Feed-forward neural networks based on the back-propagation algorithm were constructed using Keras version 2.2.4 , a high-level neural network application programming interface that can simplify the ANN construction process. The inputs for the ANN were normalized such that they fell between 0 and 1. The ANN consisted of the first two hidden layers, followed by a dropout layer to prevent over-fitting and a dense layer as the output layer . There were 10 hidden units in each of the first two hidden layers and a rectified linear unit was used as the activation function. We also tested networks including different numbers of hidden units in each layer; none of these proved superior to the 10-unit network. Figure 2 shows the structure of the ANN. An adaptive learning rate optimizer based on the adaptive moment estimation method was used to facilitate convergence . The network weights were randomly initialized between -1 and 1. The learning rate was 0.001 and the dropout rate of the dropout layer was set to 0.1. The output layer eventually generated a number between 0 and 1 using the sigmoidal activation function. The predictive performance of the models was monitored during training to optimize the hyperparameters.
The dataset used in this study is unbalanced, but ANNs are sensitive to such datasets. Due to the iterative nature of the training, ANNs are prone to converge to the majority class. Thus, to achieve a cost-sensitive neural network, we used the class weighting approach; this assigns error weights to samples based on their class . A 2:1 class weight ratio between lung cancer cases (category 1) and controls (category 0) was used in the ANN.
Validation and risk group identification
In the training process, the ANN was internally validated via “three-fold cross-validation” . The dataset was divided into three equal parts. At each cycle, one of the three parts was selected as the test set and removed from the dataset, while the remaining cases were used as the training set of the ANN. This process was repeated until the entire dataset had been used once as the test set. Finally, the ANN was validated with the prospective validation cohort.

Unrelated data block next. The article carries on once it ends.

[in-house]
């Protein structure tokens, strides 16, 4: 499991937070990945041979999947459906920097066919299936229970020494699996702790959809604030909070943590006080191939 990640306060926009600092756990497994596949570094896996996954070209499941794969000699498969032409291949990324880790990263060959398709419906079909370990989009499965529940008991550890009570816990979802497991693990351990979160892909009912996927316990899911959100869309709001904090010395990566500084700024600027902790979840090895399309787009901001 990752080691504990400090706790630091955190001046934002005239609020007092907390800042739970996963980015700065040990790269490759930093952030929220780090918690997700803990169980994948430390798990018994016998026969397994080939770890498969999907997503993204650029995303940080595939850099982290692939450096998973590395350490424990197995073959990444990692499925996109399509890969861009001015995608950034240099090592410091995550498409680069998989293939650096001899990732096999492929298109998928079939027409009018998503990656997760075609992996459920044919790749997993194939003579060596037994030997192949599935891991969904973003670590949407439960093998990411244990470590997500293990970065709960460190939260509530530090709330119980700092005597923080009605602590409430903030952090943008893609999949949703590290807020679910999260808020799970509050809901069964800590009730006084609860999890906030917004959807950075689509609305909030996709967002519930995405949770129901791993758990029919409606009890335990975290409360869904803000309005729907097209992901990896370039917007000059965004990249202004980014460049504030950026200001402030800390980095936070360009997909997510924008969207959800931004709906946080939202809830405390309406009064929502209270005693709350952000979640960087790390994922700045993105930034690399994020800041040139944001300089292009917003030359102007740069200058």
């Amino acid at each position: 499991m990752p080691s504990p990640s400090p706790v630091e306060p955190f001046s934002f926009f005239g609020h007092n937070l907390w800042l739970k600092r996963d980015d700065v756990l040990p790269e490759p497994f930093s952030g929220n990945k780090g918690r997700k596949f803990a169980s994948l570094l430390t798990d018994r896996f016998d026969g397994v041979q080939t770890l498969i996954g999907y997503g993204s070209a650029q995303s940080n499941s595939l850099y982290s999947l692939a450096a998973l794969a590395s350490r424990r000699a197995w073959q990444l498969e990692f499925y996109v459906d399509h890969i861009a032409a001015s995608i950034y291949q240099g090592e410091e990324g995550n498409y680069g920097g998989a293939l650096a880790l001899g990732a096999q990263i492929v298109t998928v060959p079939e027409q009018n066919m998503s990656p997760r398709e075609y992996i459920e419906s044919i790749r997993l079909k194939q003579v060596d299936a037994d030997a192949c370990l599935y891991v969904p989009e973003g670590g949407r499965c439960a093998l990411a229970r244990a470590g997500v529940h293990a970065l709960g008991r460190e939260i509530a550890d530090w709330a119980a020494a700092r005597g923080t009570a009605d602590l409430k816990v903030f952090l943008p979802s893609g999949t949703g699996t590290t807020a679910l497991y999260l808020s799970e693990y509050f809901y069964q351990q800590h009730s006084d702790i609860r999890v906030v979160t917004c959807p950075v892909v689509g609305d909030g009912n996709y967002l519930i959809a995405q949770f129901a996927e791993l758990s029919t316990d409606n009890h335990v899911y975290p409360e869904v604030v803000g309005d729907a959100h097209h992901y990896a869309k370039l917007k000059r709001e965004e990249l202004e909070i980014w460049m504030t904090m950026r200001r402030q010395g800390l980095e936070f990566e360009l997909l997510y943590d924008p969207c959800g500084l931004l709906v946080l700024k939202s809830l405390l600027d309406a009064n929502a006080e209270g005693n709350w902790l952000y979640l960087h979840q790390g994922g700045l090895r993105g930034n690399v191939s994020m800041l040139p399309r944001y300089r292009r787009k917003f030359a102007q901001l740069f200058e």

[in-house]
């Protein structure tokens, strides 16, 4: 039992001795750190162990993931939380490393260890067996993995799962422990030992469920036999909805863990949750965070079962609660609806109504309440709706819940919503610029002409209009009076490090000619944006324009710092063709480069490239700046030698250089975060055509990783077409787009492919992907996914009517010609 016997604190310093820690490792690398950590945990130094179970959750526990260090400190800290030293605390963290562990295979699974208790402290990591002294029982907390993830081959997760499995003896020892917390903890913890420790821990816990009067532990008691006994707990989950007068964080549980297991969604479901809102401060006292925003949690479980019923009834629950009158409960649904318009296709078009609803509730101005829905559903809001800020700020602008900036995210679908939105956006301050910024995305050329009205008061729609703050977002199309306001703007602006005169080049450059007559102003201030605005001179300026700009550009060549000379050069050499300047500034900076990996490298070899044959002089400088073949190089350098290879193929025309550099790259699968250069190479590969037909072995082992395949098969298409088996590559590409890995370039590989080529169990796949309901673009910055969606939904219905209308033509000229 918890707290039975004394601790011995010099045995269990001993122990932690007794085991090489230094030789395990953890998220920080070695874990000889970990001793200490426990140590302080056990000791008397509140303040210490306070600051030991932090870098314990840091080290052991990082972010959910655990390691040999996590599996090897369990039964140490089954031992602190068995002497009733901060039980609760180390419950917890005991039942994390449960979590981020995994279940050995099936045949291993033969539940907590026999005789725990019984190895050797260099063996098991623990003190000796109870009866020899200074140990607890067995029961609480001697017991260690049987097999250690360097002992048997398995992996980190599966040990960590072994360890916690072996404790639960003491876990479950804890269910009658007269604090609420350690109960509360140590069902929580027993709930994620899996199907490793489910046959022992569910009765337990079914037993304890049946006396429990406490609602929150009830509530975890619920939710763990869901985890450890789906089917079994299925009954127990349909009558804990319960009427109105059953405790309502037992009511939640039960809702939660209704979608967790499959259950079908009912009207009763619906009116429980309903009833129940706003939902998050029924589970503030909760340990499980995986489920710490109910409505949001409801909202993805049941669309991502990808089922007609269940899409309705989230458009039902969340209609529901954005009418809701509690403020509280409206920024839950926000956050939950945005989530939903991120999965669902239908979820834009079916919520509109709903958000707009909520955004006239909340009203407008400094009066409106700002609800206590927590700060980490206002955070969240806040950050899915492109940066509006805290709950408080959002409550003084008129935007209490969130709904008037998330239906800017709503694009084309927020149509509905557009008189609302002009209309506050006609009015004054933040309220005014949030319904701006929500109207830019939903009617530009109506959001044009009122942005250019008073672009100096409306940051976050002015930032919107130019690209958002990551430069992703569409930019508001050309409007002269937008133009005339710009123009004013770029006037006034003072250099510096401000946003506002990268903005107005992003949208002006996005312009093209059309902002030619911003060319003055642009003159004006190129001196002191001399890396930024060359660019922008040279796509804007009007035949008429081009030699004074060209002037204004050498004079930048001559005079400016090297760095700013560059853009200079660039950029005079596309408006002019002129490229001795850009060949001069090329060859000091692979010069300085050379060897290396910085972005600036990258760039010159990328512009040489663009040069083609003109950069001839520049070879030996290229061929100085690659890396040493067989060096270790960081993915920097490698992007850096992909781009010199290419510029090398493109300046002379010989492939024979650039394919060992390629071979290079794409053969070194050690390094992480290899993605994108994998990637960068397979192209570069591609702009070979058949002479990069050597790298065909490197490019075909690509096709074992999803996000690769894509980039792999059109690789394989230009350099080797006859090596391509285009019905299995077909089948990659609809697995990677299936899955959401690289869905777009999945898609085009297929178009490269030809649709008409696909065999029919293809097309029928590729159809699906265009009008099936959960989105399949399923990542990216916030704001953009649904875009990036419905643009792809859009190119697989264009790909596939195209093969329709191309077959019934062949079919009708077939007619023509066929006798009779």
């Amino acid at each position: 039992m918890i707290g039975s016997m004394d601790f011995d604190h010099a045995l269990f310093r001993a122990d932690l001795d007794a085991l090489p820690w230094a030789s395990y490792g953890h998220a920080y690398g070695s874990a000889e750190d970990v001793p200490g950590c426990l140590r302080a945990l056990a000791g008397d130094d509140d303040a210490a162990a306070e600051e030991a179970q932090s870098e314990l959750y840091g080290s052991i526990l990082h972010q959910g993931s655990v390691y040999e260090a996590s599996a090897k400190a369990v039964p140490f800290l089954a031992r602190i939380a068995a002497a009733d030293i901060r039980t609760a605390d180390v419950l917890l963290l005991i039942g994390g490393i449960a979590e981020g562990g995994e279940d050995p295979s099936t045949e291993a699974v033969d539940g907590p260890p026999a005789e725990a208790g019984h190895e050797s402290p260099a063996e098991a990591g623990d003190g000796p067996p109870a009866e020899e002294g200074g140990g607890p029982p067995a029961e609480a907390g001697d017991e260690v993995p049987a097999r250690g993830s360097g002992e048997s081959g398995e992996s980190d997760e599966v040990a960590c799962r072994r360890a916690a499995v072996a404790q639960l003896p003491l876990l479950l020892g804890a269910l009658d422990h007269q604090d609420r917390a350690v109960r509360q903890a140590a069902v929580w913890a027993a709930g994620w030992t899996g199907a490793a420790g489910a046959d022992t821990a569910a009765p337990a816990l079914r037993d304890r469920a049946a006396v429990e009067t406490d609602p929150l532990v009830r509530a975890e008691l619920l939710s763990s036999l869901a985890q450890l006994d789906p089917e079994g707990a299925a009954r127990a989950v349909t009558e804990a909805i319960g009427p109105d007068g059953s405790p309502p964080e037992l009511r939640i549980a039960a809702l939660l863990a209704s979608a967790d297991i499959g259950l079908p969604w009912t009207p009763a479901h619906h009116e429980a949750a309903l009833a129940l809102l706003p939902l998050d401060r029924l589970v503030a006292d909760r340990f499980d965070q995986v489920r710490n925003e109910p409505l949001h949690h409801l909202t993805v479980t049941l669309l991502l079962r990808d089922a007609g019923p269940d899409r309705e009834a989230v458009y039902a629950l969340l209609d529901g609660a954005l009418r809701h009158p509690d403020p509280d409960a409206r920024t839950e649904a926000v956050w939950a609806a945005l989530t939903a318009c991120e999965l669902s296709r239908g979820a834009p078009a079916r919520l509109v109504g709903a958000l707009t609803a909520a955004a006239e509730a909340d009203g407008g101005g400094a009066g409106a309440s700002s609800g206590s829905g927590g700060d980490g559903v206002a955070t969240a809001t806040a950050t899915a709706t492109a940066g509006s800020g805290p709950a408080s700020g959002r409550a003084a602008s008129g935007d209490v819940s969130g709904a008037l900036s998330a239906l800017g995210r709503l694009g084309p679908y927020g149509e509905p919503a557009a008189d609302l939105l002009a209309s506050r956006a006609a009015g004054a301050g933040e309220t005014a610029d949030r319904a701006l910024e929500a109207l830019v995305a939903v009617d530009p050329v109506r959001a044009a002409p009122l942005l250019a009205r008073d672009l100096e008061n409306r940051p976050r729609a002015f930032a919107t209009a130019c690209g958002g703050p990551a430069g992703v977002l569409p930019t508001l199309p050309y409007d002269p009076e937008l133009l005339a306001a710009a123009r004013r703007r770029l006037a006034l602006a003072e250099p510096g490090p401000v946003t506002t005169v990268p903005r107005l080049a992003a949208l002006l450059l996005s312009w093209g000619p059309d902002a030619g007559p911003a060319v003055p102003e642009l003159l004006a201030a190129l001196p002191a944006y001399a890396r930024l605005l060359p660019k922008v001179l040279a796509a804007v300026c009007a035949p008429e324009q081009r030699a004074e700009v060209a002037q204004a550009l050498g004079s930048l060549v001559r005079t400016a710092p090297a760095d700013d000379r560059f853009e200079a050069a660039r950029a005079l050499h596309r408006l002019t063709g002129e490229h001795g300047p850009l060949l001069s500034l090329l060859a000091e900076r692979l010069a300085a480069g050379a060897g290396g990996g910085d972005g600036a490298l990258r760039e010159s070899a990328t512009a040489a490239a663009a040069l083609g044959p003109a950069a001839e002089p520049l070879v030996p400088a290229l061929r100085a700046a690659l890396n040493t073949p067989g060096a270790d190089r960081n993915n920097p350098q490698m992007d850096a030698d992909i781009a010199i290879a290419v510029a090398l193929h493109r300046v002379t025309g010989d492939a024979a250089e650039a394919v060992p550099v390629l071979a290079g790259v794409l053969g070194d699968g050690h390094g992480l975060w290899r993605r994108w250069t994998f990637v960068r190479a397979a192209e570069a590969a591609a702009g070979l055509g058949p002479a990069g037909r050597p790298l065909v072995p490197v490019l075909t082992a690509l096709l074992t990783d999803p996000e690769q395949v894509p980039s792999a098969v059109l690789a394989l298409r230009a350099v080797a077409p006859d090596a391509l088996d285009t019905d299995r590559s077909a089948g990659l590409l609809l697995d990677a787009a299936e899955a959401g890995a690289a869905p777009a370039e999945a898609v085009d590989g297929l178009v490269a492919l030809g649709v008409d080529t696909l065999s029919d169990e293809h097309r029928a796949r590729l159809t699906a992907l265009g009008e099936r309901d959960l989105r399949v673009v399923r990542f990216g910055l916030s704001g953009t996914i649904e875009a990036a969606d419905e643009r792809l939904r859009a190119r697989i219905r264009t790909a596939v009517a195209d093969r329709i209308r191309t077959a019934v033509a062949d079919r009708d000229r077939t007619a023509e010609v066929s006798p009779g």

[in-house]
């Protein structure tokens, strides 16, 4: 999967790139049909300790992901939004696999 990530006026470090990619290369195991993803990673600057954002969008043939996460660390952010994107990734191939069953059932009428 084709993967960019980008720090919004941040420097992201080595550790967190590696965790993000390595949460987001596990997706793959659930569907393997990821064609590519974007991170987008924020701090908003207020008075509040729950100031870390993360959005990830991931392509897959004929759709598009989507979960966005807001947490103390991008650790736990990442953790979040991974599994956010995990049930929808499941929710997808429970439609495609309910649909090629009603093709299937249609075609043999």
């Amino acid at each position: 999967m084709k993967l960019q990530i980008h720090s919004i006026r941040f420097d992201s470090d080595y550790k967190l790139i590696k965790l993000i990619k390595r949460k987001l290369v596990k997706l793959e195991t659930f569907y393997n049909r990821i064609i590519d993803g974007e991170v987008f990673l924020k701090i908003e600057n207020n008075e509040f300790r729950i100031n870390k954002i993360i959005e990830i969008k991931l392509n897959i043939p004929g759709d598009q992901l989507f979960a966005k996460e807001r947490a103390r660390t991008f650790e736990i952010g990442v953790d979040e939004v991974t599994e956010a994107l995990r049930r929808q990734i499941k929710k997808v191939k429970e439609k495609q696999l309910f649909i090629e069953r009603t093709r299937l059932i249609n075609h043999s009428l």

To investigate the determining factors for predicting lung cancer, the feature importance was evaluated by visualizing the weights connecting each input unit to each hidden unit in the first layer . By transforming these weight values to a colour scale, the weight values for each input feature were presented as light (positive value) or dark (negative value) spots. The significant predictors for predicting lung cancer were highlighted based on their weights with large absolute values.
Statistical analyses were performed using MedCalc 18.9.1 (MedCalc Software, Ostend, Belgium). Observed distributions were tested against the hypothesized normal distribution (Kolmogorov–Smirnov test). Data are reported as the mean ± standard deviation or number (%) unless otherwise indicated. To determine and compare the performance of the Lung-RADS and ANN, the sensitivity and specificity of the lung cancer classification at different thresholds were analysed based on the results of area under the receiver operating characteristic (ROC) curve analyses. The optimal diagnostic thresholds of the ROC curves were determined using maximized Youden’s  index. ROC curves were compared using the method described by DeLong et al. . The sensitivity, specificity, positive predictive value (PPV), negative predictive value (NPV), positive likelihood ratio (LR+), and negative likelihood ratio (LR–) of each model for lung cancer diagnosis were calculated . In all analyses, P<0.05 was considered to indicate statistical significance.